PCL Retention or Substitution

The authors argue that PCL retention better preserves the normal kinematics of the knee with maintenance of femoral rollback, clearance of the femur for increased range of motion and quadriceps strength, increased stair-climbing ability, fewer patellar complications, and reducing anteroposterior shear forces thus reducing bone-prosthesis interface shear stress.36-41

Balancing of the flexion and extension gaps is criticially dependent upon the preoperative state of the posterior cruciate ligament. If the PCL is contracted in valgus knees or knees with fixed flexion deformities, flexion-extension balancing is difficult, and the PCL should be sacrificed. The PCL is often inadequate or absent in cases of inflammatory arthritis, as well as in some cases of advanced degenerative arthritis. When the PCL is sacrificed or incompetent, stability of the knee depends upon PCL substitution.42-44 In traditional PCLsubstituting TKA systems, a central polyethylene post of the posterior middle portion of the tibial insert articulates with a transverse cam on the femoral component. As the knee flexes to 75 degrees, the post and cam come into contact, preventing the tibia from subluxating posteriorly and maintaining femoral rollback. Although this design has proven useful, it is not without problems and complications including post failure and dislocation. In order to improve results with posterior stabilization, a more congruent (ultracongruent) tibial polyethylene insert was designed45 (Fig. 7.4). The insert is designed with an anterior buildup of 12.5 mm, and a more congruent articular surface to stabilize the femur in the anteroposterior plane, and has proven clinically successful for over 5 years.45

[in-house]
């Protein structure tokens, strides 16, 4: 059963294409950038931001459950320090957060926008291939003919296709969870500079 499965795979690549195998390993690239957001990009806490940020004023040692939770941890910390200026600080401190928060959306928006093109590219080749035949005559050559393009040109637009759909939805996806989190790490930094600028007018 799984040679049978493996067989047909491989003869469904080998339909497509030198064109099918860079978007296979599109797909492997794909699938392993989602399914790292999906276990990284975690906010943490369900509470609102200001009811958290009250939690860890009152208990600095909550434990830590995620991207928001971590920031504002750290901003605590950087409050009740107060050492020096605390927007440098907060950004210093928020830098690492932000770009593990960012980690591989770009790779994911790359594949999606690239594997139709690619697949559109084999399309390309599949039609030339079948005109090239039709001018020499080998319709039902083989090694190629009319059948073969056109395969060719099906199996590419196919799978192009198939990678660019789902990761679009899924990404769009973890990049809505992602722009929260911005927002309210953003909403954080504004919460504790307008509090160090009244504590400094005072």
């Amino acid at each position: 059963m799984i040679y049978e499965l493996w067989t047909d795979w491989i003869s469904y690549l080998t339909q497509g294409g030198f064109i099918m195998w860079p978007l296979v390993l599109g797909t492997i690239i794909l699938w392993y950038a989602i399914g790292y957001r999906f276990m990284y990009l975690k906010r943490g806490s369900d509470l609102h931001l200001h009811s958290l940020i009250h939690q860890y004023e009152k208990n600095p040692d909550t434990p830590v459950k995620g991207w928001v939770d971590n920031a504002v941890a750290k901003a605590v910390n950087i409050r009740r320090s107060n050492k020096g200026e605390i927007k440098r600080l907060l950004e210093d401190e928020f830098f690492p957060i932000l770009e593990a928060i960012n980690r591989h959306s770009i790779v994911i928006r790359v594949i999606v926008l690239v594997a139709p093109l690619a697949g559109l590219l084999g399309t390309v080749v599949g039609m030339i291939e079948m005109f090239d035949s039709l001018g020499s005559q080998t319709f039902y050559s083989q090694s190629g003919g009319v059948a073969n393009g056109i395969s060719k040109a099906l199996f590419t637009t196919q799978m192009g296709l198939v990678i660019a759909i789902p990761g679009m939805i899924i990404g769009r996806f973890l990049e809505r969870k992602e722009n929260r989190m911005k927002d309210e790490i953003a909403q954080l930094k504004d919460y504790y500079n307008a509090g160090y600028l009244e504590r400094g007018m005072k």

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Osteoarthritis

Osteoarthritis

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